The high-profile Flames skaters are having a miserable series: the top line is nowhere to be found, none of the high scorers through the regular season are actually scoring, the defence is a disaster and there’s only so much one goalie can do. Things do not look particularly hopeful for the Flames in the spring of 2019 at all.
But – even through small contributions – some members of the team are setting themselves up to look like contributors for the 2019-20 season and beyond. It’s mostly bad, but it’s not all bad.
Rasmus Andersson has gone from not making the Flames’ opening night roster to being trusted on occasion on playing on the top pairing: even during a playoff game. He’s gone through the trials and tribulations of adjusting to the league to turning into one of the Flames’ most valuable assets, and he honed away at his craft so quietly on the third pairing it’s hard to pinpoint where the shift really started happening.
It happened, though, and it’s continued through the playoffs. Nineteen points in 79 games has translated to three points in four playoff games. It’s a smaller sample size, of course, but Andersson has still take charge offensively. Sixteen of his 19 regular season points came from January onwards: that switch flipped with the new year, and it hasn’t flipped off. He gets powerplay time; he’s thrown out on the ice in crucial, late-game moments. He’s a threat to the other team. His skating will sometimes see him beat, but his instincts, smarts, and shot will often make up for it.
Andersson is going to be one to watch for a while yet – and considering how well he’s playing now, it’s going to be really fun to see how well he plays with a full year of NHL experience under him. He’s 22 years old and already looking a legitimate top pairing guy, and his postseason performance has been one of the best the Flames have had to offer so far.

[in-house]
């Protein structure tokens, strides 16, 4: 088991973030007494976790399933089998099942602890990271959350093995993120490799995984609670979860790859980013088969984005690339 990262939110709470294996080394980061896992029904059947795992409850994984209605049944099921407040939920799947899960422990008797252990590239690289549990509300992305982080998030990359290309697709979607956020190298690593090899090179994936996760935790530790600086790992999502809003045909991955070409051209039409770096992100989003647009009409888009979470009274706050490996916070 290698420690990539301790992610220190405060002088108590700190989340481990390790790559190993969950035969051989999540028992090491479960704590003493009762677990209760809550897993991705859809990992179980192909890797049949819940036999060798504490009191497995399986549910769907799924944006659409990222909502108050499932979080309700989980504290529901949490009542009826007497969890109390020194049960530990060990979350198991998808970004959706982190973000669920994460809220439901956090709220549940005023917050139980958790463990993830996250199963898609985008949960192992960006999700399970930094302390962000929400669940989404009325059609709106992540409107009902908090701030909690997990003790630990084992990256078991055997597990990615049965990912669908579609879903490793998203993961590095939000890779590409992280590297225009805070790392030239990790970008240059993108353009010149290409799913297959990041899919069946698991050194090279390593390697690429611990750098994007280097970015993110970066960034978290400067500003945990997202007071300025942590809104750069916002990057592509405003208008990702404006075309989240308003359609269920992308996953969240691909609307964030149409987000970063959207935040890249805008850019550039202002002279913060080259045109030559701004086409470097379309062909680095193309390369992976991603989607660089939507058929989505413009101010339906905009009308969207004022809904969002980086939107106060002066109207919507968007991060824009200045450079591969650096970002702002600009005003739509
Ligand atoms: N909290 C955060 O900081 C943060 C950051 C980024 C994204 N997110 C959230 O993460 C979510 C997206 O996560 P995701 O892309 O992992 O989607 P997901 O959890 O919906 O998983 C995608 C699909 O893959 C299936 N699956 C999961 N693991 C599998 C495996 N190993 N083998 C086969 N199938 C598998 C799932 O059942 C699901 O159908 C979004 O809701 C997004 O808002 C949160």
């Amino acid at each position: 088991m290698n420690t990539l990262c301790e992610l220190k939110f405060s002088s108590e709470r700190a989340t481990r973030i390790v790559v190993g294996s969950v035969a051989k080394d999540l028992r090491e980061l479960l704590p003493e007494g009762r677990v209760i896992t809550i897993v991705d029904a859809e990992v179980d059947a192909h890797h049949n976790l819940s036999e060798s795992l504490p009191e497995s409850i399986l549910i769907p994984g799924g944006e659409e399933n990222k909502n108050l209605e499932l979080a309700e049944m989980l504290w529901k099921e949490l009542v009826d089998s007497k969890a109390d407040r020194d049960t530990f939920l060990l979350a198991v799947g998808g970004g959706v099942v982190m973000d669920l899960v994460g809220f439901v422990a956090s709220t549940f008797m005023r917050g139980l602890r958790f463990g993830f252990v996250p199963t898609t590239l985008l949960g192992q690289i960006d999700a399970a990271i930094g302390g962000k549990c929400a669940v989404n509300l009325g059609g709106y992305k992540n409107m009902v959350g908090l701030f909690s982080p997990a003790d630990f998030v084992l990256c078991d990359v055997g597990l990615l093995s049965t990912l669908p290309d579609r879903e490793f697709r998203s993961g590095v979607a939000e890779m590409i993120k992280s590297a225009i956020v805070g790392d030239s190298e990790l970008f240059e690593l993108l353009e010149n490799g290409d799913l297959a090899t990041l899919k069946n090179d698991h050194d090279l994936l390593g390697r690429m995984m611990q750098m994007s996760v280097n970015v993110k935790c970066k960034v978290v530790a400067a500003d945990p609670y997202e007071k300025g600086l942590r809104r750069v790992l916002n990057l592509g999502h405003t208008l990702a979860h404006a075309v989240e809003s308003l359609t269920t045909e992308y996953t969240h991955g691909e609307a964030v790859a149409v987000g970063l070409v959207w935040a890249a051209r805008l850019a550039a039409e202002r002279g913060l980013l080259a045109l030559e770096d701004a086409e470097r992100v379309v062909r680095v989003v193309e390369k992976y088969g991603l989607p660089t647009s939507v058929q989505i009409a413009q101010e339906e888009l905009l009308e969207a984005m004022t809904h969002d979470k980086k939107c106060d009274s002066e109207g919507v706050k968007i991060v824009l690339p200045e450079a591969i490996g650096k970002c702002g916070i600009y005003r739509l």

Andrew Mangiapane opened the Flames’ playoff scoring. Though he’s yet to get a point since then, he’s still had his moments in the following games – all with limited opportunities, playing on the bottom six – that hint at there being more to come.
He’s one of the few Flames forwards it’s hard to take an issue with: the drive and the effort have been there each game, along with the scoring chances, even if only the one has gone in. Don’t forget, though, that during the regular season he scored 13 points in 44 games, 12 of those points coming from February onwards. His corner-turning has been much slower and much less pronounced than Andersson’s, but it’s been there all the same, and in the worst case scenario, Mangiapane does look like he could at least be a depth forward with potential to score.
The rest will hopefully come.
But even if it doesn’t, the Flames were finally able to dig out an NHLer from their 2015 sixth round pick. The team started with a slot open in its forward lineup for a prospect to take. Dillon Dube won it initially, until it became apparent he’d need some time in the minors to find his game. Once he was sent down, absolutely nobody was actually showing any hint of being good enough to make that lineup spot his permanently: until Mangiapane got settled in.